From January 2012

Fog: An Element of Intrigue

A thin layer of fog hung over the river bottom as I headed for the airport in Knox City. Usually a pilots nightmare, I knew that today the fog was spotted and mostly restricted to the lower riparian areas along the Brazos so flying would not be hampered by the conditions. Placing my camera in the back seat of the little Aeronca Champ, I taxied to the end of the tarmac and did my run up. Satisfied that the little plane was hitting on all cylinders and the controls functioning correctly I slid the throttle forward and nosed the craft upward through a thin veil of fog and into the bright morning sky.

Metering directly into the fog gave this image a near perfect exposure of the Brazos River in fog cover. Canon F1N and Canon 80-200mm f4.0 lens, Kodachrome 64 film. Shot from the open door of an Aeronca Champ while directing the plane with my knees on either side of the control stick.

 

Fog is a weather phenomenon of intrigue to those of us who appreciate mood in our photographic creations. Although a bit challenging when overcast skies above the fog layer suppresses sunlight to the extreme, I always welcome this ephemeral wall of mist when shooting here in the rolling plains of Texas, a region that experiences these conditions only marginally throughout the year.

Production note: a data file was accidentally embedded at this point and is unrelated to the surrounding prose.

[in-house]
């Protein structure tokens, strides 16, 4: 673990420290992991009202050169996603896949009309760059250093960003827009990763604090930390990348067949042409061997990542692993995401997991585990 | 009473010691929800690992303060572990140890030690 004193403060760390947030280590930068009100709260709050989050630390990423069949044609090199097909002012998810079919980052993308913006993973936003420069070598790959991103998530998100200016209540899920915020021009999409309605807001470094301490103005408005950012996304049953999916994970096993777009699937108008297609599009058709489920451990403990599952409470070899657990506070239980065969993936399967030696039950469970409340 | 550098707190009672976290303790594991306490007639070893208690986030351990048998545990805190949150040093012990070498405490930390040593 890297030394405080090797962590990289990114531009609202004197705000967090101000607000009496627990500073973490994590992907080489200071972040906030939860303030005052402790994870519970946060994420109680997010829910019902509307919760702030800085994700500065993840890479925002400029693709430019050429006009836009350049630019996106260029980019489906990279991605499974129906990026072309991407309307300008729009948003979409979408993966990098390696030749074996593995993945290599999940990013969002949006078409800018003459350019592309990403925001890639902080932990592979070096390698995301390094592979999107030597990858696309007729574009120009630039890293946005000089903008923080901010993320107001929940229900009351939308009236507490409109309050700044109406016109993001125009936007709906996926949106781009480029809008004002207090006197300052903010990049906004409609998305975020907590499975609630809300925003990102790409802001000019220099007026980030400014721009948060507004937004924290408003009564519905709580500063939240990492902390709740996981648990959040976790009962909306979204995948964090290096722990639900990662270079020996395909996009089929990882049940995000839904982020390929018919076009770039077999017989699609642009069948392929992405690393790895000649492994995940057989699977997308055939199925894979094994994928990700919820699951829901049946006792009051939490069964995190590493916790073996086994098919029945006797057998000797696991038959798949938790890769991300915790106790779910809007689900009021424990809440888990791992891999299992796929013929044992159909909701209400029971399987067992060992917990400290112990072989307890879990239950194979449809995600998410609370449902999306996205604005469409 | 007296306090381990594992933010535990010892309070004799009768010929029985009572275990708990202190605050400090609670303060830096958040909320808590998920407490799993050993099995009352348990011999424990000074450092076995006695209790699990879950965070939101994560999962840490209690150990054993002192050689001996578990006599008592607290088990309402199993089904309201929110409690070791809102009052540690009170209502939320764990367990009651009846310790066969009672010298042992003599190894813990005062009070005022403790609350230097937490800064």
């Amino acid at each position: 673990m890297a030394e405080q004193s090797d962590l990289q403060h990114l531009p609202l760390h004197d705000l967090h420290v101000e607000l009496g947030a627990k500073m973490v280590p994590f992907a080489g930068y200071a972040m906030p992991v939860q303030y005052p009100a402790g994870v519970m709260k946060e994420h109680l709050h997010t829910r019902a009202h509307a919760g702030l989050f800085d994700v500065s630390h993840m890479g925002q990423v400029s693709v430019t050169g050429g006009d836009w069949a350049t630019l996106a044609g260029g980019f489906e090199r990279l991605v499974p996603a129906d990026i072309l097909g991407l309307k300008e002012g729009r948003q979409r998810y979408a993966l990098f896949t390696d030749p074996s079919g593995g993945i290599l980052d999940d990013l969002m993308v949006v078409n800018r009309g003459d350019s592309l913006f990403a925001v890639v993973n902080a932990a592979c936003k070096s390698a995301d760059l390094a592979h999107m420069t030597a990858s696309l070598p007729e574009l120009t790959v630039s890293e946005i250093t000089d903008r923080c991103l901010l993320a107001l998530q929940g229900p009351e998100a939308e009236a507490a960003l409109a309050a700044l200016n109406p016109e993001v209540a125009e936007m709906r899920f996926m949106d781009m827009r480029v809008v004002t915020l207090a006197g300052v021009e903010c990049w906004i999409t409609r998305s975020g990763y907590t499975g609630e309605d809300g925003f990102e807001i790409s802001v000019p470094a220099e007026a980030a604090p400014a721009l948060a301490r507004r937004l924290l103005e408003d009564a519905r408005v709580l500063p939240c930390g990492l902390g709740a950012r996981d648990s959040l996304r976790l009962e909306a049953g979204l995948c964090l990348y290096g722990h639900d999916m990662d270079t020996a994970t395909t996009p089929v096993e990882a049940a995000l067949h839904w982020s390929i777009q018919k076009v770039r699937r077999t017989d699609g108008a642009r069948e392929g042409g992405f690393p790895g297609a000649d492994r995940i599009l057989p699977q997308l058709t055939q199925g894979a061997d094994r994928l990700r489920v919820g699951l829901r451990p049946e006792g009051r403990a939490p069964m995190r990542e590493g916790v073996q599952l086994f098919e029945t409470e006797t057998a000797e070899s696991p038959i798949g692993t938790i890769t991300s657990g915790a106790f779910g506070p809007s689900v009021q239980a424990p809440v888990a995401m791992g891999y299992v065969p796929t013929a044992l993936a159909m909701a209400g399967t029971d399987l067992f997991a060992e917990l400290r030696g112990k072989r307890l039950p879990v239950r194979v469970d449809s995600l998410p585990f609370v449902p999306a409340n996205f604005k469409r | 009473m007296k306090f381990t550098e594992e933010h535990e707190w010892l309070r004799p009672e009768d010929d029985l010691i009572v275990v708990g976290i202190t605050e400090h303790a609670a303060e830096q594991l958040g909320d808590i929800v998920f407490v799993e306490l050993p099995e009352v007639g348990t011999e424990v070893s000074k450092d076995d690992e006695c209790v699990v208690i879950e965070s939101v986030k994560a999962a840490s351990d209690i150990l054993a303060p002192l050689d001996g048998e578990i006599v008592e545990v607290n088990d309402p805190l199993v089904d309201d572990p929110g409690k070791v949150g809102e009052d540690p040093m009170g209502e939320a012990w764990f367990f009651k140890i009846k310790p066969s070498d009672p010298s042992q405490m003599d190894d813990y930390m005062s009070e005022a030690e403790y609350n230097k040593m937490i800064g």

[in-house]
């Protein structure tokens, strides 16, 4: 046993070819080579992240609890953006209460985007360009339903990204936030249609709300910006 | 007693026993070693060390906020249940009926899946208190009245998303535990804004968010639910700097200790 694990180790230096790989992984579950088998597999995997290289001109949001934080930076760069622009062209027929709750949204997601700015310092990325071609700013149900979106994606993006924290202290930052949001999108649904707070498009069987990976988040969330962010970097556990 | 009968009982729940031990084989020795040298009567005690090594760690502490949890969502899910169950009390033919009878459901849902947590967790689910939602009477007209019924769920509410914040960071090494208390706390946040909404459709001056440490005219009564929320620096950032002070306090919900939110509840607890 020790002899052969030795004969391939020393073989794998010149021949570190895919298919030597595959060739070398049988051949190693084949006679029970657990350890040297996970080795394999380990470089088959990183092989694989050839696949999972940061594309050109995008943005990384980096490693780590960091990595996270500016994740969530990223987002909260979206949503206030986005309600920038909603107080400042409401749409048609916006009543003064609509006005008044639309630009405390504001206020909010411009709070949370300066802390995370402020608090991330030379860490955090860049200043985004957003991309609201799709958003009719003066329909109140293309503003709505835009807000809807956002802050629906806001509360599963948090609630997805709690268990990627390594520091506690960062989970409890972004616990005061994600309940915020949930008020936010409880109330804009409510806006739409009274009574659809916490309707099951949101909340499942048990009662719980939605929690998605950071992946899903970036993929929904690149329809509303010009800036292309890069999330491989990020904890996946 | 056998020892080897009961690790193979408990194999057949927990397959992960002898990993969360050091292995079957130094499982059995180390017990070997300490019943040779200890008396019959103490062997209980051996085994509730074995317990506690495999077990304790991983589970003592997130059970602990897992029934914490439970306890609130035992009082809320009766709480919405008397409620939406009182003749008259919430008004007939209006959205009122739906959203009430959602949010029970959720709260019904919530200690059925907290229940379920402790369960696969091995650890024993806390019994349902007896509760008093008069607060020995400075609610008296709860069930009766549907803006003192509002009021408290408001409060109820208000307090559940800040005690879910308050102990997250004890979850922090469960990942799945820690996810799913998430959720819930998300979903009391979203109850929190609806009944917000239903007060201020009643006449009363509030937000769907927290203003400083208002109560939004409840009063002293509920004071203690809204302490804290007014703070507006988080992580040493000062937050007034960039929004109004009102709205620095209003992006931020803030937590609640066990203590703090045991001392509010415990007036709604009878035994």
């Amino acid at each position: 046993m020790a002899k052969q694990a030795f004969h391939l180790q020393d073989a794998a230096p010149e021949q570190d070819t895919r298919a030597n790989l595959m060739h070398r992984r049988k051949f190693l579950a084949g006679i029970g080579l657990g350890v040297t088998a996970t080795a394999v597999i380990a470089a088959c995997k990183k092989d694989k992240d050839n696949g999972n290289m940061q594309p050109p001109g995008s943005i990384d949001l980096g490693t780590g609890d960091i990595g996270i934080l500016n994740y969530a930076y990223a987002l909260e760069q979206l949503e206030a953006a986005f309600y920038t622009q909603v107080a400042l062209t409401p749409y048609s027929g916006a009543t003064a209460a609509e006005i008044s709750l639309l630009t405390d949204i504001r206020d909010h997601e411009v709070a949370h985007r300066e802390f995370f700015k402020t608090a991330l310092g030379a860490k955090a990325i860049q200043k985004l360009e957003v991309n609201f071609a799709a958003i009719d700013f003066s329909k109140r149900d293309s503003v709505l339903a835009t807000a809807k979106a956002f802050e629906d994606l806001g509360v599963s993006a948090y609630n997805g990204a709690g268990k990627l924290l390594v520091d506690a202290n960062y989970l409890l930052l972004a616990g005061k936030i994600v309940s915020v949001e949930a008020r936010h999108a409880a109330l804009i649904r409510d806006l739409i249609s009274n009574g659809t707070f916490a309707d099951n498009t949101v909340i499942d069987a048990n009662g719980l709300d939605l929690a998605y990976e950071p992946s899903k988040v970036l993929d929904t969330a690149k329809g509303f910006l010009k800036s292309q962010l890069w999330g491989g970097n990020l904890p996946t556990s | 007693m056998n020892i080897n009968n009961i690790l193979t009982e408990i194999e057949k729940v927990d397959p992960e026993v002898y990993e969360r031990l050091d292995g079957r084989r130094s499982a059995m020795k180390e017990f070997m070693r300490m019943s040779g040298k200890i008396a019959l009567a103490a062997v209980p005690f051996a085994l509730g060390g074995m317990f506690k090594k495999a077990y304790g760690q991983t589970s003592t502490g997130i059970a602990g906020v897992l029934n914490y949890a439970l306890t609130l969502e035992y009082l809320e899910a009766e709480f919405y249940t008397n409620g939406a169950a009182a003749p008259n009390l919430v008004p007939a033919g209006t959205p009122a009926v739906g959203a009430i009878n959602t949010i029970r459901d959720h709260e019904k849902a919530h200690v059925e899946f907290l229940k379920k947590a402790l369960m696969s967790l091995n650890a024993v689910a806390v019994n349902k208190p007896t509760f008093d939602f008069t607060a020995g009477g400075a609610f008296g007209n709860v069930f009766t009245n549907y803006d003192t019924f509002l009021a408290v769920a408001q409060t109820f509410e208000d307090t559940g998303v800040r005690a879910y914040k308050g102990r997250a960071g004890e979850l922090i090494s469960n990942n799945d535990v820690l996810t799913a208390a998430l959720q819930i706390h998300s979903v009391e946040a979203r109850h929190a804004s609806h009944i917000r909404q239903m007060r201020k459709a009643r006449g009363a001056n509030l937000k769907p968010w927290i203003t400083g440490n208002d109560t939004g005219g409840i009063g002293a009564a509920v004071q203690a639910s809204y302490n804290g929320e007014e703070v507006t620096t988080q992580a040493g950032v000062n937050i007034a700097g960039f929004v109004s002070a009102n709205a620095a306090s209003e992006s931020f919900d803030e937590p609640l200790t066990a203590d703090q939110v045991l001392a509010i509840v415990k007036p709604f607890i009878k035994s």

Back lit fog in the Chihuahuan desert of the Big Bend. Canon F1N and Canon 80-200mm f4.0 lens, Velvia 50 ISO film. Handheld.

 

My favorite fog shoots include a clear sky at sunrise above the misty layer giving the scene a surreal if not ghostly aura of mystique. Many neophyte photographers might think that metering in these conditions is difficult but, on the contrary, is quite simple. When using the wonderfully accurate matrix system of metering in cameras today, simply pointing into the average lighted areas of the fog will result in stunningly accurate exposures. A suggestion to those seeking the more creative angles would be to work your subjects with backlight when fog presents itself. You will be delightfully surprised!

Back lit fog of these two hunters in early morning adds an air of mystery. Canon F1N and Canon 80-200mm f4.0 lens with Velvia 50 ISO film and handheld.

 

Whether shooting wildlife, people, landscape or ranch work, the mysterious if not beautiful aspect of this weather condition will always add an interesting element to the final image.

 

Good luck and safe travels!!

Canadian geese rising at sunrise through a veil of fog. Canon F1N and Canon 500mm f4.5L lens and Velvia 50 ISO film, handheld.
An autumn sunrise over the riparian area along the Brazos. Canon F1N and Canon 80-200mm f4.0 lens, Velvia 50 ISO and handheld.
Fog over this Hill Country landscape almost silhouettes these trees near Austin, Texas. Hasselbald 501 and Zeiss 150mm lens. Velvia 50 ISO with camera on a Manfrotto tripod.
Strong side light over these badlands ridges in Knox County accentuates the density of the fog cover further enhancing the mystique of this rugged land. Shot from the open door of an Aeronca Chief with Canon 5D Mark II and Canon 24-105mm f4.0L lens. ISO 100.